Really rather clever Green tea is increasing in popularity and fast becoming recognised as the natural choice to aid and treat a whole range of ailments and health concerns; and used to support general vitality and well-being.
The Green tea leaves contain a lot of goodness in the form of nutrients, including B Vitamins, Vitamin C, Theanine, Quercetin and Catechins.
History of Green tea
Green tea comes from the perennial plant, Camellia sinensis, which is endemic to East Asia, South East Asia and the Indian Subcontinent. Green tea was first cultivated in China almost five centuries ago and has been a staple part of the Chinese diet ever since. Noted as being the world’s first tea grower, Wu Lizhen of the West Han Dynasty (53 BC) is said to have ‘planted seven fairy tea plants which neither grew nor died on Mengshan Mountain’. The ‘magical’ tea from these plants was reputed to transform whoever consumed it into a higher spiritual being, blessed with a higher state of consciousness. Green tea was initially used in Chinese herbal medicine to treat many different conditions and exalted for its overall health positives. It was common to discover Camellia sinensis growing close to the Buddhist temples as the monks used Green tea as part of their practice. Japan and Korea cottoned on to the well-being properties of Green tea and towards the end of the 10th century the cultivation and use of Green tea was firmly established in these countries too, producing a distinctive Green Tea unique to the respective growing areas.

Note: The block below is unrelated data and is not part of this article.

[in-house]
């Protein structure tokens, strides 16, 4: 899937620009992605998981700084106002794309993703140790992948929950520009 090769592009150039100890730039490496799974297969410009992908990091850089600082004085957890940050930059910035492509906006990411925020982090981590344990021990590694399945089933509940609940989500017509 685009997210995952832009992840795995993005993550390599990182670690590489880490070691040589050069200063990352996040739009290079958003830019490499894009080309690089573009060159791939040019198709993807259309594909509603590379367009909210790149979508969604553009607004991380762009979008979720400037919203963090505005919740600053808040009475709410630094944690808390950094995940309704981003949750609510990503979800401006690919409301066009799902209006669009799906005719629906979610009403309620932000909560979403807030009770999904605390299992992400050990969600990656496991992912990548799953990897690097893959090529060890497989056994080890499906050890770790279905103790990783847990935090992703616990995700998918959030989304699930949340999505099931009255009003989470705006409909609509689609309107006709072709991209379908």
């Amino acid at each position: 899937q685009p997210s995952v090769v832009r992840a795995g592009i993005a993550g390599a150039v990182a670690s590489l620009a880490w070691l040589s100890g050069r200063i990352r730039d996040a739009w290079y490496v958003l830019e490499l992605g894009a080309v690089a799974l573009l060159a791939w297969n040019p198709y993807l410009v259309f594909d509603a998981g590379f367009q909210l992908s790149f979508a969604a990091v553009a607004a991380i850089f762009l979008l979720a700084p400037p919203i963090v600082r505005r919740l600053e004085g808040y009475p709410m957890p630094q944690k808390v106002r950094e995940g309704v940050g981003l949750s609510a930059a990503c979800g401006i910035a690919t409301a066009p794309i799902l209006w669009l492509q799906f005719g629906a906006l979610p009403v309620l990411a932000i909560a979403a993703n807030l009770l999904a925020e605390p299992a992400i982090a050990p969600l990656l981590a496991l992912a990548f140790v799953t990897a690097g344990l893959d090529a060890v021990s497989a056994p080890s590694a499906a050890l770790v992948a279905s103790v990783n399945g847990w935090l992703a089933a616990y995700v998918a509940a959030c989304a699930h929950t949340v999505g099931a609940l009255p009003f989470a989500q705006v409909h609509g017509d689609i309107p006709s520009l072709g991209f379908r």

Where is Green tea grown today?
Today Camellia sinensis is grown on tea plantations in tropical and subtropical regions throughout the world; excelling in sunny weather and hot temperatures. Although this type of climate provides the ideal conditions for this plant to thrive, you may be surprised just how far-flung, or should I say close to home tea is grown. You could stumble across a tea plantation or two in the unlikely location of South Cornwall, for instance, where Camellia sinensis is grown and Green tea is produced by the Tregothnan Estate.
Producers and exporters of Green tea